The Down Syndrome Rocks Talk, part 2

I thought the best way to share my son’s talk to a high school class about having Down syndrome was to simply share his presentation.  This talk was designed and written by Aaron himself.  The only adaptation we did was to provide copies of the speaking notes to the students, in case they had challenges understanding his speech.

I asked Aaron if he was okay with me posting his slides and his speech on my blog. He said yes.  (People with intellectual disabilities are capable of giving consent.  The problem is that we rarely ask their permission, or we don’t ask it in a way that is understood).

Enough with the mom commentary!  Here it is, standing strongly on its own.

Slide1

 

Hello, I am the only cool kid in at this school who has Down syndrome.  This is what I want you to know about Down syndrome.

Slide2

There are many kinds of disabilities in the world. Down syndrome is but one of them. I was born in 2003. When my mom and dad made me, I had Down syndrome.

I have three copies of the 21st chromosome. I have 47 chromosomes all together. You guys have 46! I have more chromosomes than you!

Slide3

 

How am I different?
My face looks different
I have low muscle tone
I need some help at school to learn

 

Slide4

I am the same as you too. How I rock: I like dabbing/flossing, Fortnite, Nerf guns, luxury cars and sports.

I also am an actor. I am not in Hollywood yet but I am signed with a talent agent. My social media is: YouTube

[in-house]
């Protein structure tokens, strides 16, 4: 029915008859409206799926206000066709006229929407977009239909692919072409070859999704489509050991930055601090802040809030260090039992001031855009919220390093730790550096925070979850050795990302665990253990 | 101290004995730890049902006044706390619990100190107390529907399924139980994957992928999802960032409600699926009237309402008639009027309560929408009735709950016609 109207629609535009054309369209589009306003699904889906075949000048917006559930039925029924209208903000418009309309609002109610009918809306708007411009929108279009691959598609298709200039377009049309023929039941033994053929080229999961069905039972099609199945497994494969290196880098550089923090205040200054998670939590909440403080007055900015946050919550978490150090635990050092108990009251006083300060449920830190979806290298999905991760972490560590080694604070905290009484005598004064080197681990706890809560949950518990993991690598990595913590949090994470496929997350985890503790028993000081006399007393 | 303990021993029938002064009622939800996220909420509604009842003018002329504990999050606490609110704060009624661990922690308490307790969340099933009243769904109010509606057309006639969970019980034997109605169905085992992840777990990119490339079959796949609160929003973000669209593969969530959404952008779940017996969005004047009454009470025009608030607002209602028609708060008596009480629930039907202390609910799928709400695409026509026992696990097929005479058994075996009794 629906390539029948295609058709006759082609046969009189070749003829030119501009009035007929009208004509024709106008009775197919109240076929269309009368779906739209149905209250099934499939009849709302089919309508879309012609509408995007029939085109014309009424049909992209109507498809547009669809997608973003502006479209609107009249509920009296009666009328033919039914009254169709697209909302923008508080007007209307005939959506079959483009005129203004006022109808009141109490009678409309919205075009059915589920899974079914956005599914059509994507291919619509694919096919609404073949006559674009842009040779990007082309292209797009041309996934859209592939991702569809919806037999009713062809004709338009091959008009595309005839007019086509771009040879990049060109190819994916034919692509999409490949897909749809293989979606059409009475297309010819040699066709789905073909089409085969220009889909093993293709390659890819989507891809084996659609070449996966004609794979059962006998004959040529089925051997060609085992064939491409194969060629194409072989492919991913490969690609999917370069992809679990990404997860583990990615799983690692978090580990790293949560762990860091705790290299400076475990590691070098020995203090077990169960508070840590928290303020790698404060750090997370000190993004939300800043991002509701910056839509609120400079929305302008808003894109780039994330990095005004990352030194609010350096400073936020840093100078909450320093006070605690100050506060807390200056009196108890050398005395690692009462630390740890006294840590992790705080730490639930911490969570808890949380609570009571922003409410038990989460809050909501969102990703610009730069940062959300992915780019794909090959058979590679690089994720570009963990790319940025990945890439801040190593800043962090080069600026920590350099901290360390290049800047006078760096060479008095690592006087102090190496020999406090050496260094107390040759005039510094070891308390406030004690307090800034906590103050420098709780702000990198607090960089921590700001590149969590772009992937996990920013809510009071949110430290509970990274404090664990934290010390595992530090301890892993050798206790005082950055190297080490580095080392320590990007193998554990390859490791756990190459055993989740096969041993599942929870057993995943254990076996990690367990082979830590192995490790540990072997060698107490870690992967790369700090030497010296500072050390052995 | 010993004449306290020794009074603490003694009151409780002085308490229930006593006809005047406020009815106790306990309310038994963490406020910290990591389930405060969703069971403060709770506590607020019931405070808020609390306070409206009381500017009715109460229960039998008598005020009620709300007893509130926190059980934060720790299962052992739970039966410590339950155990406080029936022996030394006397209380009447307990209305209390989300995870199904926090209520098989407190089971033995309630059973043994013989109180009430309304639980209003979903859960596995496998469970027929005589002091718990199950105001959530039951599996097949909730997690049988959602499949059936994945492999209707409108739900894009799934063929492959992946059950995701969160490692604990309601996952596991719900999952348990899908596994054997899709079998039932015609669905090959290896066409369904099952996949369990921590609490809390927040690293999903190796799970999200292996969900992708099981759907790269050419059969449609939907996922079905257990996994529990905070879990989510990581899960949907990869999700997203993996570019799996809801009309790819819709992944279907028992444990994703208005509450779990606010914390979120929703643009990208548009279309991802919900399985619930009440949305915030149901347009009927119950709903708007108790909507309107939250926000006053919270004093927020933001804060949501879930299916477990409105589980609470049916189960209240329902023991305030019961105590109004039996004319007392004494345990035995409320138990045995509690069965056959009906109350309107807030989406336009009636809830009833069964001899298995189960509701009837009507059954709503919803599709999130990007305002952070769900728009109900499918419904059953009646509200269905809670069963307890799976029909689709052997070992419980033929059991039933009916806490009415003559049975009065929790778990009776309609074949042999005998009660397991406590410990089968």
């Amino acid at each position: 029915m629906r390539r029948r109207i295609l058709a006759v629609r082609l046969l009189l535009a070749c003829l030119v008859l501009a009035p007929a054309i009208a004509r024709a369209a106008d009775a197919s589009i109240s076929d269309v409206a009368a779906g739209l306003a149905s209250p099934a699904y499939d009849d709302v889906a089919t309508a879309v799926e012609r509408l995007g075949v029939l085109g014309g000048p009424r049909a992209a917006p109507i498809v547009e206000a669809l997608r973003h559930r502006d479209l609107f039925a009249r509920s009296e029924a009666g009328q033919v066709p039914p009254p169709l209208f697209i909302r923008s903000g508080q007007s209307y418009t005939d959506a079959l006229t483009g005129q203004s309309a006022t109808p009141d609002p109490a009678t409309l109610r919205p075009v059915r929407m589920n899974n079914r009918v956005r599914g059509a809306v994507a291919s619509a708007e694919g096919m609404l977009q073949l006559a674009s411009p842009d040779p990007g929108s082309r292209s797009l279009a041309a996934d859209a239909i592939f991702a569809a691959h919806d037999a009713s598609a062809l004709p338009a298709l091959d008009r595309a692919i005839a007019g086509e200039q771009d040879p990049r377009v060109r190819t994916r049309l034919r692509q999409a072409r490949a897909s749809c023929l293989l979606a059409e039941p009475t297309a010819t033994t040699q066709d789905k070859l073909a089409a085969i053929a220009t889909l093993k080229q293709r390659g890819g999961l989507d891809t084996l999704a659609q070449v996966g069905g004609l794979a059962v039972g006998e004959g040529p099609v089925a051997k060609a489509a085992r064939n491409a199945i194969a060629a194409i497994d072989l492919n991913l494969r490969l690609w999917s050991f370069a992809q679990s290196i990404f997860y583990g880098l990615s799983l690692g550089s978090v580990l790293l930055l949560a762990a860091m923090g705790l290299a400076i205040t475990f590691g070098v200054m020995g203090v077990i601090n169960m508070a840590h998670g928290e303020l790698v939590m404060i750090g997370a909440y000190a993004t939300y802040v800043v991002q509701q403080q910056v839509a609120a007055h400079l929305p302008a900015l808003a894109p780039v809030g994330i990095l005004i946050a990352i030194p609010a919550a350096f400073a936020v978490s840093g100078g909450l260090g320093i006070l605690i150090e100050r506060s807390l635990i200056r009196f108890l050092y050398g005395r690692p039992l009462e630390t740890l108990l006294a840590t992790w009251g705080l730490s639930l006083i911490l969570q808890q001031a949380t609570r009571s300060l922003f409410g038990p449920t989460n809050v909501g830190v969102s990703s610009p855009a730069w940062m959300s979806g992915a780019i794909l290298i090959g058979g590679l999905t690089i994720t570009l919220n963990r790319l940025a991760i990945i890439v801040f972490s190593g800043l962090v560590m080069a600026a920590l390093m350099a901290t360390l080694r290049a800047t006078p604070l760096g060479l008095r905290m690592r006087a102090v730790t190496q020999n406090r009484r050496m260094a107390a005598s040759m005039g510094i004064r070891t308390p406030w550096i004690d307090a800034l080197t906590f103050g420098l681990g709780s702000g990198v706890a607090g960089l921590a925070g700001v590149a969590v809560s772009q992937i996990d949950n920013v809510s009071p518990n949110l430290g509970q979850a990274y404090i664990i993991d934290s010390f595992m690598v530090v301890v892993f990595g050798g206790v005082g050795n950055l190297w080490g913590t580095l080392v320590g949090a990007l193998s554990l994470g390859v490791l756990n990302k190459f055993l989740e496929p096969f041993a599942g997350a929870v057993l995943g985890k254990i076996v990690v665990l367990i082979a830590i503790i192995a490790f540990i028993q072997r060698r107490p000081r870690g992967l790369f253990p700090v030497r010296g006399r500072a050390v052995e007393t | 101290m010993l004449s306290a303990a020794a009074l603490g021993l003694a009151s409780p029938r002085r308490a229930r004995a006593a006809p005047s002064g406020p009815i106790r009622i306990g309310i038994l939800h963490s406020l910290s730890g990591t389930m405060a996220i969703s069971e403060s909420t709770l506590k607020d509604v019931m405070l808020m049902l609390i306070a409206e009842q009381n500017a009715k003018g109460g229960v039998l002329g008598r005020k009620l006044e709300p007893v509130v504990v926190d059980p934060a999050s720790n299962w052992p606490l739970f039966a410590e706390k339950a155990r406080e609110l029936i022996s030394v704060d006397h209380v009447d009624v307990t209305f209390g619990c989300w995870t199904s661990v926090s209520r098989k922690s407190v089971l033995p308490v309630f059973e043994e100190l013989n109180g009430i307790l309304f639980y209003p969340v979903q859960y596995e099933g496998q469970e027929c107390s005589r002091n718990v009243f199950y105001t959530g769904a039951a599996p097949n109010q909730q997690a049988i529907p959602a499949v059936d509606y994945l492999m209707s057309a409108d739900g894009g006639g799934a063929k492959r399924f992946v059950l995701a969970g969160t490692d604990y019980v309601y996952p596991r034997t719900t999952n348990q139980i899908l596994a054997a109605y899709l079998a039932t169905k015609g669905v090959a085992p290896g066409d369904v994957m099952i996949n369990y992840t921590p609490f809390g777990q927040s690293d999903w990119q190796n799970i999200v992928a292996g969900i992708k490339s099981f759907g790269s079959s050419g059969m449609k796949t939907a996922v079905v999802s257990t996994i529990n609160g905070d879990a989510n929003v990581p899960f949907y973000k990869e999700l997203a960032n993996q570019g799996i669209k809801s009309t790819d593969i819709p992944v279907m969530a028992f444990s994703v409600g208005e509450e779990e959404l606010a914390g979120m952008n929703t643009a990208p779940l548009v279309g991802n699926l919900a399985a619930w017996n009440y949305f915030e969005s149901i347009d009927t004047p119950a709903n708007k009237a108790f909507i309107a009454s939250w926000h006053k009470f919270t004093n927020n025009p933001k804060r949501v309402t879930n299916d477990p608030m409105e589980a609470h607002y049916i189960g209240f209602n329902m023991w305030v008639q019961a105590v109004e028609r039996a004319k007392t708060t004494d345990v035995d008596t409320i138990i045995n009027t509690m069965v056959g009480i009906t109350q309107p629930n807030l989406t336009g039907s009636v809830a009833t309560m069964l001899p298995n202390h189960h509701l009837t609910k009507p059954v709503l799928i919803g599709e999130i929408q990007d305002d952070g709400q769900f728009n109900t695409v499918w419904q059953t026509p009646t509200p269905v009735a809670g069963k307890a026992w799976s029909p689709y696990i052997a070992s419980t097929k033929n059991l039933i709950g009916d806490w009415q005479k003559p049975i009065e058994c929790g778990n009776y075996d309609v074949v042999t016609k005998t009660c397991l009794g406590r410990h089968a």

Instagram: @aaron.waddingham

Slide5

What I want you to know is that respect is the key. Respect means I want to be treated the same as you. I just need a bit of extra help.

Slide6

 

 

I am a human being like you.

 

Aaron delivered the presentation in a lively way, throwing in some jokes, demonstrating how he could bend his thumb back because of his low muscle tone and dabbing and flossing too.  Amusingly, when he said I have more chromosomes than you, he added BOOM!  IN YOUR FACE!

The students were very quiet.  The only time I spoke up during his talk was to say:  Aaron is a funny guy!  It is okay to laugh.  The permission to laugh with Aaron (instead of at him) seemed to help them relax.

I facilitated a question + answer session and there were thoughtful questions about stigma, independence, health concerns and the differences in education systems between provinces.  I felt a bit desperate to show them that we have a rich and full life (because we do), so I ended up rambling too much.  There are always lessons for me after every talk.

At the end, I made a request.  I said if they saw kids from the Access Program (the school district’s ‘special ed’ program) in the hall, not to be afraid to go up and say hi or give a fist bump or high five.  At least acknowledging people’s presence is a start on the long road to belonging.

I felt extremely proud of Aaron’s moxie.  He stood up and spoke for himself.  I was reminded how much he has to overcome to be a part of this world.  I admire him so much.  His ending comment:  I am a human being just like you – offers up with great clarity, everything you need to know about Down syndrome.

Did the talk make a difference?  I am not sure we will ever know for sure.  But if one person in that class is even just a little less afraid of a disabled person, then Aaron’s job was well done.

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